Airbus reveals self-flying taxi of the future

Airbus engineers have designed a flying taxi that would that would leave the problem of ground-level road congestion far behind.

The company’s A3 division has published a concept video of a single-seater, eight-rotor aircraft called Vahana.

It is all-electric and self-flying thanks to cameras, radar and LiDAR sensors, designed to manoeuvre around birds, aeroplanes and other drones.

The Vahana prototype, which takes off vertically, will have a range of 50 kilometres (31 miles) by the end of 2017.

The Airbus A3 division has published a concept video of an all-electric, self-flying taxi called Vahana.

But the final version, which is set to hit the market in 2020, will be able to fly for 100 kilometres (62 miles). Airbus will use swappable batteries to keep its aircraft operational.

There is a parachute for emergency situations.

Customers will use an app to summon a Vahana aircraft at a nearby helipad. While a passenger takes a road taxi to the landing site, the aircraft will automatically conduct a pre-flight test to ensure it’s ready for take-off as soon as the user arrives.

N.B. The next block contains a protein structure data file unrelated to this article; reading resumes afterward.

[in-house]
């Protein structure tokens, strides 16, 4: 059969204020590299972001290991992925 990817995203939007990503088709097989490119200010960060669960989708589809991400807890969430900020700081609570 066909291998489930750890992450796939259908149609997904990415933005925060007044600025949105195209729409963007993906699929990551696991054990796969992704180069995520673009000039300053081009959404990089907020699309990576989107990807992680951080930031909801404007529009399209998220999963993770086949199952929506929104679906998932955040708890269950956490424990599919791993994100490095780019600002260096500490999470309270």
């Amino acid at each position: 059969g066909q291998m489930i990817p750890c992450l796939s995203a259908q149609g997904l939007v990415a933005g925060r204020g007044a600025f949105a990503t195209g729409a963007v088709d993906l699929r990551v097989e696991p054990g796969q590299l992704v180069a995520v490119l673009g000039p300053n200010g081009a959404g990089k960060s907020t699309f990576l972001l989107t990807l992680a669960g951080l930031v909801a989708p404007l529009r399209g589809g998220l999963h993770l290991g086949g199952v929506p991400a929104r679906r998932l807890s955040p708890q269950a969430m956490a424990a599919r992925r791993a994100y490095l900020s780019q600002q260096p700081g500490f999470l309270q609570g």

Zach Lovering, the project leader at Airbus, told Business Insider passengers should expect to pay $1.50 to $2.50 per mile – the low cost is possible because the craft does not need the same maintenance as ground cabs.

Italdesign and Airbus have world-premiered the Pop.Up concept

Earlier this year, Airbus revealed a flying car at the 87th Geneva International Motor Show that also aims to relieve congestion.

The Italdesign Pop.Up envisages a vehicle that makes full use of both ground and airspace.

The system consists of an Artificial Intelligence platform that manages travel to make it as seamless as possible and a passenger capsule designed to be coupled with a ground module and air module.

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